7.4. Dust and Reddening in the BLR
As discussed in the previous chapter, the agreement between models and observations of the BLR is very good for some lines and poor for others. For luminous AGNs, the comparison between the observations and the models (Fig. 12) suggests a smooth trend, in a sense that calculated ultraviolet line intensities, relative to L, are in better agreement with the observations compared with the calculated optical line intensities. The disagreement may thus be a continuos function of wavelength, which is typical of reddening by dust. A small amount of line-of-sight extinction (mV 0.6 mag.) can considerably reduce this discrepancy. Unfortunately, the situation is far from being simple. The uncertainty in current BLR models is more than enough to account for the above discrepancy and there are several other explanations for this discrepancy.
As for the low luminosity AGNs, there are strong indications that the faint, broad Balmer line wings observed in many of those, are heavily reddened. In view of the observational and theoretical limitations, the idea of reddening in BLRs must be investigated by looking for emission line ratios that are good reddening indicators.
Most broad emission lines are optically thick and their calculated intensity somewhat uncertain. In particular, the L / H / H ratio cannot be used as a reddening indicator because of the complicated line transfer and other uncertainties already discussed. The situation regarding the hydrogen Paschen lines is somewhat better, and the uncertainty involved in the calculated ratio of lines originating from a common upper level, such as P and H, is perhaps not as large. Out of all other emission lines, only two line pairs seem to be adequate reddening indicators. These are the HeII and the OI line pairs discussed below.
7.4.1 Reddening from HeII lines. As discussed in the previous chapters, the HeII spectrum of broad line AGNs is relatively simple and reliable calculations are already available. The complicated HeII L transfer does not influence the HeII Balmer and Paschen lines, and even the small optical depth in the HeII H line, at 1640Å, does not change the line ratios by too much. Thus, the theoretical Paschen and Balmer HeII lines can be compared with the observations to check for reddening. In particular, the theoretical calculations predict that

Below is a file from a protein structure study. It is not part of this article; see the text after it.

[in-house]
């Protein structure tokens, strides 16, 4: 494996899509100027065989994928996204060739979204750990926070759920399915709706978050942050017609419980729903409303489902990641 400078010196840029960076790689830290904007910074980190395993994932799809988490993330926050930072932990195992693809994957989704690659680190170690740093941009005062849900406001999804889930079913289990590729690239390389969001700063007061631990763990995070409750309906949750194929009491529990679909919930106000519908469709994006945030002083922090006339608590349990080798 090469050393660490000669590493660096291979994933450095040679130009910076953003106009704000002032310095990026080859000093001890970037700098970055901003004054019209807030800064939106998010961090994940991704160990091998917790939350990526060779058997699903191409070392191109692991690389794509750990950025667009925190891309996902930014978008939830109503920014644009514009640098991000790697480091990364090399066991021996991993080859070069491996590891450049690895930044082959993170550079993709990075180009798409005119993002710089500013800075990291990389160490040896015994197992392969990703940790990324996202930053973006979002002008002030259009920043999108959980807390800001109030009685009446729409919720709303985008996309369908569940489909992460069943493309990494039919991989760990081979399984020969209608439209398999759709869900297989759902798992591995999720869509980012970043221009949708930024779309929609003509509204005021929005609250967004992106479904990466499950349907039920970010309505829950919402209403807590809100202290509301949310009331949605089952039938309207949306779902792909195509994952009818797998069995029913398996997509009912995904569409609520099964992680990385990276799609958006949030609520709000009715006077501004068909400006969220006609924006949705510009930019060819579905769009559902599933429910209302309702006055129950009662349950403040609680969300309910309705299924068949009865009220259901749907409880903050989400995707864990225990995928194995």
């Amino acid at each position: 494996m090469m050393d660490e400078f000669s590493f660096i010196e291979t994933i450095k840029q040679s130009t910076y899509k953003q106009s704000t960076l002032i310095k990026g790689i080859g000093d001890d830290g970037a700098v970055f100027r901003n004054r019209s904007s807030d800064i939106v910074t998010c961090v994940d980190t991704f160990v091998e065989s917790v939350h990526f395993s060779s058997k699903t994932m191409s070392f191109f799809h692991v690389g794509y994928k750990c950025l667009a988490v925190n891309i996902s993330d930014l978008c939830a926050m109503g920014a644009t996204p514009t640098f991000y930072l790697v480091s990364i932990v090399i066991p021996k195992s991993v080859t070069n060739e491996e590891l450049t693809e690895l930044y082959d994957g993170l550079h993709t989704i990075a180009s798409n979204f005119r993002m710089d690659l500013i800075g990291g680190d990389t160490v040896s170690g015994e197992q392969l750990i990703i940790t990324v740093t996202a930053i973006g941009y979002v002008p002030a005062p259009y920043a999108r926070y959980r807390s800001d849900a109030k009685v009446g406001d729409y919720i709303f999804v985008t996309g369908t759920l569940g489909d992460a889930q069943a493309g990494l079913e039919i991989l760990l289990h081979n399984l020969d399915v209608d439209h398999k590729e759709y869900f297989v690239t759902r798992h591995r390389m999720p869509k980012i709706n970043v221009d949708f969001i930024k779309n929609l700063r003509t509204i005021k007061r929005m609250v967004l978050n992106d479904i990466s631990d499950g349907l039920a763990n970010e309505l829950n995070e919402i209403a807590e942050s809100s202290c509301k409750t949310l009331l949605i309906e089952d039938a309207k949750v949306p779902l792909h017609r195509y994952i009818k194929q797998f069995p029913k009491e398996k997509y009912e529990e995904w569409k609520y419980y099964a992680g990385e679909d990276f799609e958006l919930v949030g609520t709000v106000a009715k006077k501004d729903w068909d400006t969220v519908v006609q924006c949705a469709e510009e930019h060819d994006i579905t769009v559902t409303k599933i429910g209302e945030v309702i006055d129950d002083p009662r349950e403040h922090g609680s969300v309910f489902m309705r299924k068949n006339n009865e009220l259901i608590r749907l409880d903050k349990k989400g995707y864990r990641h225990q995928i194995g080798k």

Currently, there are not enough reliable measurements of this line ratio to make any general statement about reddening in BLRs. There are some indications, in a few objects, that a small amount of reddening is indeed present. The observations are difficult because of the weakness of the HeII lines and the blending with nearby spectral features. They are also hampered by the large time variation in the intensity of the HeII lines in low luminosity AGNs.
The HeII10123 line has now been measured in several sources and can be used, given adequate infrared spectral resolution, as another reddening indicator for low redshift AGNs.
7.4.2 Reddening from OI lines. The calculated OI line spectrum is somewhat model dependent because of the fluorescence with L. However, most of the emission in the OI lines at 8446 and 1302Å (Fig. 6) is due to this process and there is only a little extra contribution to the OI1302 line due to collisional excitation. As a result, the line ratio is easy to calculate and it is a useful reddening indicator. Recent photoionization calculations suggest the following range for the theoretical line ratio:
Here again the measurements are very difficult to perform and there are only a handful of those. The little information available so far suggest some broad line reddening, by an amount which is highly uncertain.